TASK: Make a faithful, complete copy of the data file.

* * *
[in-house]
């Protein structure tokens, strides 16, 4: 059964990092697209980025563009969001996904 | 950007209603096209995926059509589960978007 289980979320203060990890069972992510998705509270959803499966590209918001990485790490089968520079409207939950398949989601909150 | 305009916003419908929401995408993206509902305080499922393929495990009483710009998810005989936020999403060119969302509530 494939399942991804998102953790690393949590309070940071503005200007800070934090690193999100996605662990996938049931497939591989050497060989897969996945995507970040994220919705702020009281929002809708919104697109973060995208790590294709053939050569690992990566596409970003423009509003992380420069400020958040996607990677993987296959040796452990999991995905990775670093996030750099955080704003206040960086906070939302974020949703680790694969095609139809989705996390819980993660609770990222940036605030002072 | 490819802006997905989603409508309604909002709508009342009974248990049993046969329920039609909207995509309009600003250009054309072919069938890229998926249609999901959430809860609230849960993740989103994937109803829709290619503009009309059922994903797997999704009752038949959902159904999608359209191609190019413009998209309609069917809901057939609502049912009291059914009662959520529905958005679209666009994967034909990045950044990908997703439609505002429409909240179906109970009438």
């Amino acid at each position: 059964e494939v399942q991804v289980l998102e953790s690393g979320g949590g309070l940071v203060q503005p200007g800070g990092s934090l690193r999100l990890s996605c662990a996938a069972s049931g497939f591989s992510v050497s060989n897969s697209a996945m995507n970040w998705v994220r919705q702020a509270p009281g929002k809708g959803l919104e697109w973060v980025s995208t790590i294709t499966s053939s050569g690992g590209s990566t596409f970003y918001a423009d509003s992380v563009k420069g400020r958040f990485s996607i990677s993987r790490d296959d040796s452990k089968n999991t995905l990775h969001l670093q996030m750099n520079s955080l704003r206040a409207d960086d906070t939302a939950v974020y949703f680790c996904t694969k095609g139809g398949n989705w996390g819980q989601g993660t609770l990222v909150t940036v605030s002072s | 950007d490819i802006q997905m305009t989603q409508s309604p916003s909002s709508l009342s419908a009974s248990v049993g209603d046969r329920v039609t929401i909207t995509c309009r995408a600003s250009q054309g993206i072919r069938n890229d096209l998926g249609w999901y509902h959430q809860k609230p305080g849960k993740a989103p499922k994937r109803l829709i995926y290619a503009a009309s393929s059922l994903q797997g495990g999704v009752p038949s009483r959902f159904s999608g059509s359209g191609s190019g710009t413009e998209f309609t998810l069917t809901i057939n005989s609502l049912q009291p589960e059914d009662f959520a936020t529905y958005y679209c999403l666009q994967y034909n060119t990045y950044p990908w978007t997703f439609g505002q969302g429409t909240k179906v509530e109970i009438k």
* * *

[in-house]
């Protein structure tokens, strides 16, 4: 059964990092697209980025563009969001996904 | 950007209603096209995926059509589960978007 289980979320203060990890069972992510998705509270959803499966590209918001990485790490089968520079409207939950398949989601909150 | 305009916003419908929401995408993206509902305080499922393929495990009483710009998810005989936020999403060119969302509530 494939399942991804998102953790690393949590309070940071503005200007800070934090690193999100996605662990996938049931497939591989050497060989897969996945995507970040994220919705702020009281929002809708919104697109973060995208790590294709053939050569690992990566596409970003423009509003992380420069400020958040996607990677993987296959040796452990999991995905990775670093996030750099955080704003206040960086906070939302974020949703680790694969095609139809989705996390819980993660609770990222940036605030002072 | 490819802006997905989603409508309604909002709508009342009974248990049993046969329920039609909207995509309009600003250009054309072919069938890229998926249609999901959430809860609230849960993740989103994937109803829709290619503009009309059922994903797997999704009752038949959902159904999608359209191609190019413009998209309609069917809901057939609502049912009291059914009662959520529905958005679209666009994967034909990045950044990908997703439609505002429409909240179906109970009438």
């Amino acid at each position: 059964e494939v399942q991804v289980l998102e953790s690393g979320g949590g309070l940071v203060q503005p200007g800070g990092s934090l690193r999100l990890s996605c662990a996938a069972s049931g497939f591989s992510v050497s060989n897969s697209a996945m995507n970040w998705v994220r919705q702020a509270p009281g929002k809708g959803l919104e697109w973060v980025s995208t790590i294709t499966s053939s050569g690992g590209s990566t596409f970003y918001a423009d509003s992380v563009k420069g400020r958040f990485s996607i990677s993987r790490d296959d040796s452990k089968n999991t995905l990775h969001l670093q996030m750099n520079s955080l704003r206040a409207d960086d906070t939302a939950v974020y949703f680790c996904t694969k095609g139809g398949n989705w996390g819980q989601g993660t609770l990222v909150t940036v605030s002072s | 950007d490819i802006q997905m305009t989603q409508s309604p916003s909002s709508l009342s419908a009974s248990v049993g209603d046969r329920v039609t929401i909207t995509c309009r995408a600003s250009q054309g993206i072919r069938n890229d096209l998926g249609w999901y509902h959430q809860k609230p305080g849960k993740a989103p499922k994937r109803l829709i995926y290619a503009a009309s393929s059922l994903q797997g495990g999704v009752p038949s009483r959902f159904s999608g059509s359209g191609s190019g710009t413009e998209f309609t998810l069917t809901i057939n005989s609502l049912q009291p589960e059914d009662f959520a936020t529905y958005y679209c999403l666009q994967y034909n060119t990045y950044p990908w978007t997703f439609g505002q969302g429409t909240k179906v509530e109970i009438k």